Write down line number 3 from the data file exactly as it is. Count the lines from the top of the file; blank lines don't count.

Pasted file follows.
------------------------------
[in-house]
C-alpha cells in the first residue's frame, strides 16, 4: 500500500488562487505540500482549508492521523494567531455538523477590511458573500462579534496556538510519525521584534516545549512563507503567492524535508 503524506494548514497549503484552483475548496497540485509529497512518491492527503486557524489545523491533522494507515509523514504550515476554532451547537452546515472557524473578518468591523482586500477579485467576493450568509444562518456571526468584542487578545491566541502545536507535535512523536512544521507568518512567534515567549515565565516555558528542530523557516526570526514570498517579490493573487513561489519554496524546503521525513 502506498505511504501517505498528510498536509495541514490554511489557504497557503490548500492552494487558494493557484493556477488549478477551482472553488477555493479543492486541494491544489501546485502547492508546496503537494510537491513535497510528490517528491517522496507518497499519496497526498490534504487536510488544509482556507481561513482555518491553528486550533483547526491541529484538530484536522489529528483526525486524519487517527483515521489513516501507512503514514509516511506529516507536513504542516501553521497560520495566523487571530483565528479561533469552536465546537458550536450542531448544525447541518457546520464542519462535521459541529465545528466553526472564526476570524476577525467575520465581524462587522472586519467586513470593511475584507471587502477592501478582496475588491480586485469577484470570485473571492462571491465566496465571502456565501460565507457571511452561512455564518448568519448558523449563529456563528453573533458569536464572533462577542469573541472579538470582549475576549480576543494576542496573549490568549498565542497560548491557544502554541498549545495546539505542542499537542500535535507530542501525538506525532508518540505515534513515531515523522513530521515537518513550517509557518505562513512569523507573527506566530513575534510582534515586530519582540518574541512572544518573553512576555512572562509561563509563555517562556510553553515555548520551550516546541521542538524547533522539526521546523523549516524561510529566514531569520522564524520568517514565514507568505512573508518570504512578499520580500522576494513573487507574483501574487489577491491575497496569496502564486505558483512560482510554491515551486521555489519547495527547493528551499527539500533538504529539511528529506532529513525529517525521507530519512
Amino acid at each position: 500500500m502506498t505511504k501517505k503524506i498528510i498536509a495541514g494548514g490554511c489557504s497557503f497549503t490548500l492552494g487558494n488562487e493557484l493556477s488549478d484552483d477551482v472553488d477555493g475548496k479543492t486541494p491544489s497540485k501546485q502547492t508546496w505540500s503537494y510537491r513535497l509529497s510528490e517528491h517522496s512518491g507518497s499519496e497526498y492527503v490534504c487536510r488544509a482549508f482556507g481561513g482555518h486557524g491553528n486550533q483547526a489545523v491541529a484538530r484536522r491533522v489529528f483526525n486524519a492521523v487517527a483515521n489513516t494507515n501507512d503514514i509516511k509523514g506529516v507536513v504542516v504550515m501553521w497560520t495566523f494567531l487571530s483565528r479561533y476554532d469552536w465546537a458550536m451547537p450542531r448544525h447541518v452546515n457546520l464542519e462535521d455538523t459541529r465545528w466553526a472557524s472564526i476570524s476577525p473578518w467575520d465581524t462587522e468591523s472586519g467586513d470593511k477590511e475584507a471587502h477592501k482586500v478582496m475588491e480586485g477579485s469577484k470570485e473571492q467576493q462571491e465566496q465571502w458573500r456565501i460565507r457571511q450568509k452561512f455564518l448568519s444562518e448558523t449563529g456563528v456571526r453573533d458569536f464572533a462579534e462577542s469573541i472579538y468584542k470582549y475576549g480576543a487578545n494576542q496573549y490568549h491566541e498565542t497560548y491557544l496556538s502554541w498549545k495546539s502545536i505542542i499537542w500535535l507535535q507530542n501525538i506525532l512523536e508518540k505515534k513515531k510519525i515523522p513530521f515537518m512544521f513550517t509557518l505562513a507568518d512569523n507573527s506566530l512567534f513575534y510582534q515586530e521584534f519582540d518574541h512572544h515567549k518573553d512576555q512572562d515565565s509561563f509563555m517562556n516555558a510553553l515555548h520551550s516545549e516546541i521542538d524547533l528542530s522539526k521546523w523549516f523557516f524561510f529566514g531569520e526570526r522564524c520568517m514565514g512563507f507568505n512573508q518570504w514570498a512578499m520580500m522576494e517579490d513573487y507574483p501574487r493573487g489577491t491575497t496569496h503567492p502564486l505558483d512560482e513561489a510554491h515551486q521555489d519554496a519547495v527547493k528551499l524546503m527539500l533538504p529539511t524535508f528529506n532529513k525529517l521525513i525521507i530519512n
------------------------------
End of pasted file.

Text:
Amino acid at each position: 500500500m502506498t505511504k501517505k503524506i498528510i498536509a495541514g494548514g490554511c489557504s497557503f497549503t490548500l492552494g487558494n488562487e493557484l493556477s488549478d484552483d477551482v472553488d477555493g475548496k479543492t486541494p491544489s497540485k501546485q502547492t508546496w505540500s503537494y510537491r513535497l509529497s510528490e517528491h517522496s512518491g507518497s499519496e497526498y492527503v490534504c487536510r488544509a482549508f482556507g481561513g482555518h486557524g491553528n486550533q483547526a489545523v491541529a484538530r484536522r491533522v489529528f483526525n486524519a492521523v487517527a483515521n489513516t494507515n501507512d503514514i509516511k509523514g506529516v507536513v504542516v504550515m501553521w497560520t495566523f494567531l487571530s483565528r479561533y476554532d469552536w465546537a458550536m451547537p450542531r448544525h447541518v452546515n457546520l464542519e462535521d455538523t459541529r465545528w466553526a472557524s472564526i476570524s476577525p473578518w467575520d465581524t462587522e468591523s472586519g467586513d470593511k477590511e475584507a471587502h477592501k482586500v478582496m475588491e480586485g477579485s469577484k470570485e473571492q467576493q462571491e465566496q465571502w458573500r456565501i460565507r457571511q450568509k452561512f455564518l448568519s444562518e448558523t449563529g456563528v456571526r453573533d458569536f464572533a462579534e462577542s469573541i472579538y468584542k470582549y475576549g480576543a487578545n494576542q496573549y490568549h491566541e498565542t497560548y491557544l496556538s502554541w498549545k495546539s502545536i505542542i499537542w500535535l507535535q507530542n501525538i506525532l512523536e508518540k505515534k513515531k510519525i515523522p513530521f515537518m512544521f513550517t509557518l505562513a507568518d512569523n507573527s506566530l512567534f513575534y510582534q515586530e521584534f519582540d518574541h512572544h515567549k518573553d512576555q512572562d515565565s509561563f509563555m517562556n516555558a510553553l515555548h520551550s516545549e516546541i521542538d524547533l528542530s522539526k521546523w523549516f523557516f524561510f529566514g531569520e526570526r522564524c520568517m514565514g512563507f507568505n512573508q518570504w514570498a512578499m520580500m522576494e517579490d513573487y507574483p501574487r493573487g489577491t491575497t496569496h503567492p502564486l505558483d512560482e513561489a510554491h515551486q521555489d519554496a519547495v527547493k528551499l524546503m527539500l533538504p529539511t524535508f528529506n532529513k525529517l521525513i525521507i530519512n